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Let $X$ be a nonempty perfect Polish space and let $Q$ be a countable dense subset of $X$. Then $Q$ is $F_{\sigma}$ but not $G_{\delta}$.

My question is about the $G_{\delta}$ part; specifically, I am unsure why the hypothesis that $X$ is perfect is included. Below is my (attempted) proof of why $Q$ is not $G_{\delta}$.

To show $Q$ is not $G_{\delta}$, suppose that it is. So then $Q$ is Polish, because it is a $G_{\delta}$ subset of a Polish space. Then $Q$ is also a Baire space, because it is completely metrizable. Baire spaces are not meager, because they are themselves open. However, $Q$ is meager, because it is $\bigcup_{q \in Q} \{ q \}$ (countable union because $Q$ is countable), where each singleton is nowhere dense. But $Q$ cannot be both meager and nonmeager, so the assumption that $Q$ is $G_{\delta}$ causes a contradiction and is therefore false.

Edit: It seems I need the perfectness to show that each singleton $\{q\}$ is actually nowhere dense (if $q$ were an isolated point, it wouldn't be nowhere dense) so that $Q$ is meager.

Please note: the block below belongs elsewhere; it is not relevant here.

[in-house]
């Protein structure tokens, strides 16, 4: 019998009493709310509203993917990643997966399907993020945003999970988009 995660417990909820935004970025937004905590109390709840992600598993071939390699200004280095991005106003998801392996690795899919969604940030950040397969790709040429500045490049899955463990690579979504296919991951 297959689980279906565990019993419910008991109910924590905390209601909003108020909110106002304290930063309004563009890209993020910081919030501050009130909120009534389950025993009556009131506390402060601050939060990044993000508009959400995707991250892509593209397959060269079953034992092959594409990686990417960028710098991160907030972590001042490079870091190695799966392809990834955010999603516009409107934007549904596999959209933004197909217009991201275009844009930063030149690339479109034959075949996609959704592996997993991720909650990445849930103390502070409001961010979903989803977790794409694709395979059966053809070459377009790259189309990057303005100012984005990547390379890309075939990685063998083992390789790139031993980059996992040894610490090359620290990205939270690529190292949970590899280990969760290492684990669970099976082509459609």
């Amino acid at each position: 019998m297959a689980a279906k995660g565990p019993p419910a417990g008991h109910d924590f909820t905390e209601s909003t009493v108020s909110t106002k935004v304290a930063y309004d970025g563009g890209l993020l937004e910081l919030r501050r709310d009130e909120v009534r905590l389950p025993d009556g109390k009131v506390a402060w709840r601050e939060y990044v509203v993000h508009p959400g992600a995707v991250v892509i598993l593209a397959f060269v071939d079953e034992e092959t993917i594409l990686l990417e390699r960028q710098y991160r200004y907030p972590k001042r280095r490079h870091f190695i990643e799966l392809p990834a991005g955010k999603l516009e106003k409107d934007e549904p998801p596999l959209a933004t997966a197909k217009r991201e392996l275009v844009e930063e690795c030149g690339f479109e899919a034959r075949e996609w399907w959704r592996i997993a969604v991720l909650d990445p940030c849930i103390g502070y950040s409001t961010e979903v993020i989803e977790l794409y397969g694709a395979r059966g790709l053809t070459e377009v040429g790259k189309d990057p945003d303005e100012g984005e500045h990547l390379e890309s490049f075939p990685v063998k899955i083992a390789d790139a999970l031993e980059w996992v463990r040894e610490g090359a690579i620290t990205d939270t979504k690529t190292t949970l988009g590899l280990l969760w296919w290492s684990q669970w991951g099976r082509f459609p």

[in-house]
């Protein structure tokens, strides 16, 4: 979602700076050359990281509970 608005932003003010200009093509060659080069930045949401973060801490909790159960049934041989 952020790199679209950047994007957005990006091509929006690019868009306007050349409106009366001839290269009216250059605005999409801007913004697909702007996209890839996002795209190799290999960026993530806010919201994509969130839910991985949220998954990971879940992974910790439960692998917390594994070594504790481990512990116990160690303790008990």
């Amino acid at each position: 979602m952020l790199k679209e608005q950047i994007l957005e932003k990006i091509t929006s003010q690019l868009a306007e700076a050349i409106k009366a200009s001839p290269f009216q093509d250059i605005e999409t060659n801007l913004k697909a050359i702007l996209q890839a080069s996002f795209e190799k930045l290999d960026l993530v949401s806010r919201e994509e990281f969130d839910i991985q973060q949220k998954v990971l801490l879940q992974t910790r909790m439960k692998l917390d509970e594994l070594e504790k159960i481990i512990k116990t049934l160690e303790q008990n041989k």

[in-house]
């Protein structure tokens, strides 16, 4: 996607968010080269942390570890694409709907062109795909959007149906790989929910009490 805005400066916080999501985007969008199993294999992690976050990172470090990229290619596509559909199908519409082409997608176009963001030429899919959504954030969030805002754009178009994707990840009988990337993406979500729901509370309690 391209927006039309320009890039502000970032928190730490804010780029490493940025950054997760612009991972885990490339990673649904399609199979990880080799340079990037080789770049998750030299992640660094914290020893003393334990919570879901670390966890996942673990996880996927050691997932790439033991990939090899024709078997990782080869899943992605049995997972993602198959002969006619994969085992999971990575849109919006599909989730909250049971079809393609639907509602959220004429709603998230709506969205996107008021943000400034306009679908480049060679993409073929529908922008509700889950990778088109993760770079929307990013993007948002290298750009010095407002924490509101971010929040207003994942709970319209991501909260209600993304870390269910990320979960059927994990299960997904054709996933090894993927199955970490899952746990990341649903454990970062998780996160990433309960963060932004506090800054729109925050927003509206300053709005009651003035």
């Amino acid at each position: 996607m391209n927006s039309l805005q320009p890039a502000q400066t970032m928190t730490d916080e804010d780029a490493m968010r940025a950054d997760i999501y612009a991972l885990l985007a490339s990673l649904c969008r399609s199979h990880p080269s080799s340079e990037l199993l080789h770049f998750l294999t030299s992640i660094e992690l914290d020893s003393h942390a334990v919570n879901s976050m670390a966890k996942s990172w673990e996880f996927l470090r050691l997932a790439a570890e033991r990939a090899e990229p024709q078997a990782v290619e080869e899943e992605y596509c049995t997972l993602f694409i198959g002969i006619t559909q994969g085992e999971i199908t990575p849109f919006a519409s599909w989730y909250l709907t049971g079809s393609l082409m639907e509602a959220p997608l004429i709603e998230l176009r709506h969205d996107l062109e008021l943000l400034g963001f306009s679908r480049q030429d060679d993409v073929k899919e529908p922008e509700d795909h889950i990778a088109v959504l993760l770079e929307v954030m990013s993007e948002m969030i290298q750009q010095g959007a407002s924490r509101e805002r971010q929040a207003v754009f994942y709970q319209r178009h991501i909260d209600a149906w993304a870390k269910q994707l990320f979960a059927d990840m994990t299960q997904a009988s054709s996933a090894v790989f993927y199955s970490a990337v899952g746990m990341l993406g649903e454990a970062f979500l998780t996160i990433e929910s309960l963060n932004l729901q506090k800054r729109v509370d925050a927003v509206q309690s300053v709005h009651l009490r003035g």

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Bear in mind that the discrete topology on $\mathbb{N}$ is Polish (use a metric where each pair of distinct points is at a distance $1$ from each other). In this space, each singleton is an open set.

The mistaken step in your proof is where you say that each singleton must be nowhere dense (and this is why the statement included the assumption that $X$ is perfect).

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  • $\begingroup$ To be clear, the statement that the singletons are nowhere dense isn't wrong, it's just that I need the perfect-ness to prove it? $\endgroup$ – Reed Oei Sep 25 '19 at 20:09
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    $\begingroup$ All of the singletons in $\mathbb{N}$ are both closed and open, so none of them are nowhere dense. For a Hausdorff space $X$ "every singleton in $X$ is nowhere dense" is equivalent to "$X$ is perfect". You can also have Polish spaces like $\{0\} \cup \{\frac{1}{n} \mid n \in \mathbb{N} \} \subseteq \mathbb{R}$ where the singleton $\{0\}$ is nowhere dense, but the others are open (so neither perfect nor discrete). $\endgroup$ – Robert Furber Sep 25 '19 at 20:12
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Missing argument:

$\{q\}$ is not isolated in $Q$, for if it were we could write it as $\{q\}= Q\cap O$ for some open $O$ of $X$, but then $O\setminus \{q\}$ would be an open set of $X$ that would miss $Q$, so $O \setminus \{q\} =\emptyset$ (as $Q$ is dense) and $q$ would be an isolated point of $X$, contradiction (to perfectness of $X$).

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